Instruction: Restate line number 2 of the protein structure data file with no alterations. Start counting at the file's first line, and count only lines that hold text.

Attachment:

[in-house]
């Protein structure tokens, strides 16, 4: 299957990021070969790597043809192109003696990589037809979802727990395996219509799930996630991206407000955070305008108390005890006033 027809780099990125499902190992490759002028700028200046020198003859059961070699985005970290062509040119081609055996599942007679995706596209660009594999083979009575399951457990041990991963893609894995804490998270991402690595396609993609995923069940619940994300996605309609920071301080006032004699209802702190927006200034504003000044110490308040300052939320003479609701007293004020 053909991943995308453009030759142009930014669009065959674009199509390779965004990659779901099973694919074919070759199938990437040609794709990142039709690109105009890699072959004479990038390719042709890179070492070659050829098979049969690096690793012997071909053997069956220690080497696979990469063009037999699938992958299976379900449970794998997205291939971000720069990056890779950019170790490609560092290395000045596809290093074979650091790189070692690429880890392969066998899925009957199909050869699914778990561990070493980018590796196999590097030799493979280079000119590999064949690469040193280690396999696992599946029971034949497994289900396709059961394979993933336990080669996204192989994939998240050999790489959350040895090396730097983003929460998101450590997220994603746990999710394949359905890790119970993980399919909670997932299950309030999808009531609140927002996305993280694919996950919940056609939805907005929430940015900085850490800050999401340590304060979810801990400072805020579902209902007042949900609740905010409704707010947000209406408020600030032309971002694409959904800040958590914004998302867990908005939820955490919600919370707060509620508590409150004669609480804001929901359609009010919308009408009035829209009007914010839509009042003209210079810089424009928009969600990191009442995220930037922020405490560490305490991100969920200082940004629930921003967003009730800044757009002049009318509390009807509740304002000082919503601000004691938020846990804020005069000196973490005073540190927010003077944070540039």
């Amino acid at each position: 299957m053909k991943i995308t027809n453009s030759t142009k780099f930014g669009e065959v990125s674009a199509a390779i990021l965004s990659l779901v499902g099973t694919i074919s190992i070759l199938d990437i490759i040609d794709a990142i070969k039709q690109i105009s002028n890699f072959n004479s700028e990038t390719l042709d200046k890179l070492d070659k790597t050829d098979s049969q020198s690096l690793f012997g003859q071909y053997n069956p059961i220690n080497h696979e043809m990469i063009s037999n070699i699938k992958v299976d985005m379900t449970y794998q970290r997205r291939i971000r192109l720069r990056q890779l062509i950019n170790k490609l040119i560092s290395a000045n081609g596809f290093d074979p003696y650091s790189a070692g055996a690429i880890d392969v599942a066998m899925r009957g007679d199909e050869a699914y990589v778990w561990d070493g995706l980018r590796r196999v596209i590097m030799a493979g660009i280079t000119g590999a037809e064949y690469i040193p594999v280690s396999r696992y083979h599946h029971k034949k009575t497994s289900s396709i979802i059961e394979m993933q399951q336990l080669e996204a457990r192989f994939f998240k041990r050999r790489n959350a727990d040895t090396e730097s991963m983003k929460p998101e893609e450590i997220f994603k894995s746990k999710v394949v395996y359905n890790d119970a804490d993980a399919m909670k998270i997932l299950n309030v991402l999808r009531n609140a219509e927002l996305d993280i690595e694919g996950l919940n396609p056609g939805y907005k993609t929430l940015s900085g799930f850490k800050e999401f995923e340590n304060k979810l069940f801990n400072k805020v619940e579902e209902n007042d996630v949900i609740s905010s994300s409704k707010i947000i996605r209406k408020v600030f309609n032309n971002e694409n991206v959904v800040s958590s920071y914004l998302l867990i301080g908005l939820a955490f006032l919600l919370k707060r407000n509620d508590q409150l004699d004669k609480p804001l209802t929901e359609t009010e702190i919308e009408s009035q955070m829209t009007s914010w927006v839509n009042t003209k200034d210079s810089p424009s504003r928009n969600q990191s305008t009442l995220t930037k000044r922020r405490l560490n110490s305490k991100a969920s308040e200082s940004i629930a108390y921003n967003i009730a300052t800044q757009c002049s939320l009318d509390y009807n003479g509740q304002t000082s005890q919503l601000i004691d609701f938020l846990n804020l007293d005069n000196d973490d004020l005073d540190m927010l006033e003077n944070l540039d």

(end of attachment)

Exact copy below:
């Protein structure tokens, strides 16, 4: 299957990021070969790597043809192109003696990589037809979802727990395996219509799930996630991206407000955070305008108390005890006033 027809780099990125499902190992490759002028700028200046020198003859059961070699985005970290062509040119081609055996599942007679995706596209660009594999083979009575399951457990041990991963893609894995804490998270991402690595396609993609995923069940619940994300996605309609920071301080006032004699209802702190927006200034504003000044110490308040300052939320003479609701007293004020 053909991943995308453009030759142009930014669009065959674009199509390779965004990659779901099973694919074919070759199938990437040609794709990142039709690109105009890699072959004479990038390719042709890179070492070659050829098979049969690096690793012997071909053997069956220690080497696979990469063009037999699938992958299976379900449970794998997205291939971000720069990056890779950019170790490609560092290395000045596809290093074979650091790189070692690429880890392969066998899925009957199909050869699914778990561990070493980018590796196999590097030799493979280079000119590999064949690469040193280690396999696992599946029971034949497994289900396709059961394979993933336990080669996204192989994939998240050999790489959350040895090396730097983003929460998101450590997220994603746990999710394949359905890790119970993980399919909670997932299950309030999808009531609140927002996305993280694919996950919940056609939805907005929430940015900085850490800050999401340590304060979810801990400072805020579902209902007042949900609740905010409704707010947000209406408020600030032309971002694409959904800040958590914004998302867990908005939820955490919600919370707060509620508590409150004669609480804001929901359609009010919308009408009035829209009007914010839509009042003209210079810089424009928009969600990191009442995220930037922020405490560490305490991100969920200082940004629930921003967003009730800044757009002049009318509390009807509740304002000082919503601000004691938020846990804020005069000196973490005073540190927010003077944070540039």